It’d be a mistake to call this Aspire a gaming machine, but it works well enough in many games. That’s high praise for a laptop that’s $600. In fact, this simple laptop is quicker in games than many ‘premium’ laptops sold for twice the price.
It’s a lot to lug around, but leave the power brick behind
The Aspire E 15 isn’t a portable notebook by today’s standards. It’s large, thick, and heavy at over five pounds. You won’t want to carry it around any longer than you must. But the notebook packs in a large 62 watt-hour battery to go with the efficient eighth-generation Intel Core processor.
As it turns out, battery life is a real strength. The Aspire E 15 provided solid longevity across our suite of tests, and was competitive with some much more expensive notebooks. It lasted for four hours on our most aggressive Basemark benchmark test, over nine hours in our web browsing test, and just over 12 hours playing a local video.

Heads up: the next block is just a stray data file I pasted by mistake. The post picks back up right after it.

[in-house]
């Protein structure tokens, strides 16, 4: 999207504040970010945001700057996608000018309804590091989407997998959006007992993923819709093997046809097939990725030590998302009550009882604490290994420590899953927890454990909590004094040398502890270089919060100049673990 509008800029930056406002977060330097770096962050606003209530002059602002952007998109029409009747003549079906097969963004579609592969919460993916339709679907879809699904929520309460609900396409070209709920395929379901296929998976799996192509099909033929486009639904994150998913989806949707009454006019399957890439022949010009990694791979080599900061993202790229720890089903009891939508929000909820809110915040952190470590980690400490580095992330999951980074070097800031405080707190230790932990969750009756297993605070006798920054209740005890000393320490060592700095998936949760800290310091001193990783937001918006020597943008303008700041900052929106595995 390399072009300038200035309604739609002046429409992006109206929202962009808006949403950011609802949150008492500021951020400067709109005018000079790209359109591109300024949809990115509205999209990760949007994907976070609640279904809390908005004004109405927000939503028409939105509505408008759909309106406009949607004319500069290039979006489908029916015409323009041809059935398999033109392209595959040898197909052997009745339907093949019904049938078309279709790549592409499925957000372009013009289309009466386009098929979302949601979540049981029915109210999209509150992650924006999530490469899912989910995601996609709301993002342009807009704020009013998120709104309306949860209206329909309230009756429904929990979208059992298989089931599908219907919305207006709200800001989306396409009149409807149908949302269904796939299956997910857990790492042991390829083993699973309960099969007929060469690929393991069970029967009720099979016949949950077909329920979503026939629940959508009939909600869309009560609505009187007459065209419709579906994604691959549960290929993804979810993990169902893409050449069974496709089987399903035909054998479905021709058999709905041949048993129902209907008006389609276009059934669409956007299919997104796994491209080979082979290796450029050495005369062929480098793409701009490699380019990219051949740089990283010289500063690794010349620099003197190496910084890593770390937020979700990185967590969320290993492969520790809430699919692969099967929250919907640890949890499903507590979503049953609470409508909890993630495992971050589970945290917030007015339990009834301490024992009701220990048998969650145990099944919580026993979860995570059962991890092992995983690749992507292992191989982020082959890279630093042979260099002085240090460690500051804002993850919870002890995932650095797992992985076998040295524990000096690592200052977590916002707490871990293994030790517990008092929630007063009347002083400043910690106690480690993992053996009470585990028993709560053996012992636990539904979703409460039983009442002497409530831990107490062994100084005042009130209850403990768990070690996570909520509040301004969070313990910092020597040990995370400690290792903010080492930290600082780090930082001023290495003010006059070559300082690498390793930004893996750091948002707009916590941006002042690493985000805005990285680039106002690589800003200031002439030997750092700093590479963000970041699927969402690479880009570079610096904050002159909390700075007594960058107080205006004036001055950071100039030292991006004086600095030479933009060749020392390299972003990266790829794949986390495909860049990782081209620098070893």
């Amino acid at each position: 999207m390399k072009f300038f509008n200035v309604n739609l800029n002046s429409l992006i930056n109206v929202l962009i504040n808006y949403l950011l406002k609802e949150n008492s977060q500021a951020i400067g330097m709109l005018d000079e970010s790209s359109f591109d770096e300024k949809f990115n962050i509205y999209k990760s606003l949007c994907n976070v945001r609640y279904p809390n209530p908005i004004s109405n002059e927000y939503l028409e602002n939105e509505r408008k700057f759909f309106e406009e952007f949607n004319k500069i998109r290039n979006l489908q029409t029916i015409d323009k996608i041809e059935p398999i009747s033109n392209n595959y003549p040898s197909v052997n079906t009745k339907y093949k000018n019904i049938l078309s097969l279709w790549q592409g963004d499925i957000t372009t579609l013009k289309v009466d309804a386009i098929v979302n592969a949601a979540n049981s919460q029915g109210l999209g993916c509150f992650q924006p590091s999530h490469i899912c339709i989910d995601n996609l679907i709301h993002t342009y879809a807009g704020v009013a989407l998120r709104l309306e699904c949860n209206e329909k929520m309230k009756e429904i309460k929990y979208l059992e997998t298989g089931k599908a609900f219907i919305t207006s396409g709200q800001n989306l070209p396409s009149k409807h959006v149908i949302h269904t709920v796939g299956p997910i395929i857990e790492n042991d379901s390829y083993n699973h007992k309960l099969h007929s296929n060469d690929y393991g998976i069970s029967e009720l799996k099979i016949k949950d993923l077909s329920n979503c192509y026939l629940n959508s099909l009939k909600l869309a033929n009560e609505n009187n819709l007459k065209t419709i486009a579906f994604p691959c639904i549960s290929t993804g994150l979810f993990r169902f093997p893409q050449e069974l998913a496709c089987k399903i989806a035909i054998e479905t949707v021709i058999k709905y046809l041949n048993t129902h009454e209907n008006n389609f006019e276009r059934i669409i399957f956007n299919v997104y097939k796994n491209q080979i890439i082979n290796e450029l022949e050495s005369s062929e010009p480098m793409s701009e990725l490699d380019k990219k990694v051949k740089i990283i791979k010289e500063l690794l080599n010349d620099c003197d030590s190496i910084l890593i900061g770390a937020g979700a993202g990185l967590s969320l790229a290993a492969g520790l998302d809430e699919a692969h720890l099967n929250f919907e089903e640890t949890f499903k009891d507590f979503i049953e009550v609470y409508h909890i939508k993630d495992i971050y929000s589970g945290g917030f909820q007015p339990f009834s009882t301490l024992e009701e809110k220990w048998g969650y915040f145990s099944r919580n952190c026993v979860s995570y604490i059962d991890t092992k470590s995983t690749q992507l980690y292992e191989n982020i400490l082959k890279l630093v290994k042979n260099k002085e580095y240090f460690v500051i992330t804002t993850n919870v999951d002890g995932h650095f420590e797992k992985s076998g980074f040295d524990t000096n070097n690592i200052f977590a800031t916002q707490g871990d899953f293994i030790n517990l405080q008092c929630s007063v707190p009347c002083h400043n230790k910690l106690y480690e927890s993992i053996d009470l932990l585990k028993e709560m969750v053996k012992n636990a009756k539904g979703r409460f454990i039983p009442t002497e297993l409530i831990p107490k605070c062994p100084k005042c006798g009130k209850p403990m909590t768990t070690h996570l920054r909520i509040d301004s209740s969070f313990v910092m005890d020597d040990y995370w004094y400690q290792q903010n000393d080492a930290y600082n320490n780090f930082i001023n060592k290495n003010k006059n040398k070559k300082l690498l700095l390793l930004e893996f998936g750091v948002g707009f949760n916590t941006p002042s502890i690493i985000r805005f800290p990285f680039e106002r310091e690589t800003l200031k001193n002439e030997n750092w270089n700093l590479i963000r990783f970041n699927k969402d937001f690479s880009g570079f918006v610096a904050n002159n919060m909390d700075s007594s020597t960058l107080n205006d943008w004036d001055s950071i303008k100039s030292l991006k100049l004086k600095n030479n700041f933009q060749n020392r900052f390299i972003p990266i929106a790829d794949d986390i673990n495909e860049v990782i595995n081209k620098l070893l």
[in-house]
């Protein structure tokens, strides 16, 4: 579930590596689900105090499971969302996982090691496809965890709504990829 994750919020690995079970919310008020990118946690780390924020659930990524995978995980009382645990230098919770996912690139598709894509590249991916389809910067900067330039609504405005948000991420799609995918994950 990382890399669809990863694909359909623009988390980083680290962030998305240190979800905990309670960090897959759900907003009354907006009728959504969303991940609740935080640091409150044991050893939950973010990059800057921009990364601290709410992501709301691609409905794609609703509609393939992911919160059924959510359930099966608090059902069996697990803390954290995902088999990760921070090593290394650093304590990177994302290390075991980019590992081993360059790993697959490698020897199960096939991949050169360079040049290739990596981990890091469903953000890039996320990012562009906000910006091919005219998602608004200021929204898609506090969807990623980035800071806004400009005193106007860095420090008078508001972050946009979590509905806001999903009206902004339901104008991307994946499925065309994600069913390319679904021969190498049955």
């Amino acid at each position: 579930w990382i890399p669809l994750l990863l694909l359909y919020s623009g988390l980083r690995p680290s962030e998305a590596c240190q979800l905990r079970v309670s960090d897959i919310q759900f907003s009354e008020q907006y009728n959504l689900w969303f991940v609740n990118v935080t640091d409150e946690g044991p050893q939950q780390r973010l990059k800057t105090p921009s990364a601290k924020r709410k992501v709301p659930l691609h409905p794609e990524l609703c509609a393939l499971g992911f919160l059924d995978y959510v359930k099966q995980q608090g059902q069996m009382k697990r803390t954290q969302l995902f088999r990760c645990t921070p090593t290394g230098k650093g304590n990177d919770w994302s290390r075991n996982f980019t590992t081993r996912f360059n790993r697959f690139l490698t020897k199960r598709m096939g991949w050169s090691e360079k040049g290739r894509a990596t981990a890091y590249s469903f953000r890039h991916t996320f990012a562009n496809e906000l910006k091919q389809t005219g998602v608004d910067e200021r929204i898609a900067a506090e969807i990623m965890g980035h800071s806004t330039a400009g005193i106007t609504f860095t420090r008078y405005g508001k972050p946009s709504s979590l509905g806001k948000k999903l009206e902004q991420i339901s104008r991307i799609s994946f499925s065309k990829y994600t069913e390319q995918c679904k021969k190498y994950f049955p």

Those are impressive results, and they mean that the Aspire E 15 can last a full working day away from a charger. Battery life is usually a budget notebook’s Achilles heel, but Acer managed to turn it into one of the Aspire E 15’s more impressive strengths.Our Take
The Acer Aspire E 15 is a great example of a machine doing its intended job very well. It’s not a premium notebook and doesn’t pretend to be one. Rather, Acer clearly aimed to provide a solid value, with performance, build quality, and battery life that leads the class for less money than you’d expect to pay. Taken all together, the Aspire E 15 is more notebook than you’d expect to receive for the money, and that’s a very good thing.
Is there a better alternative?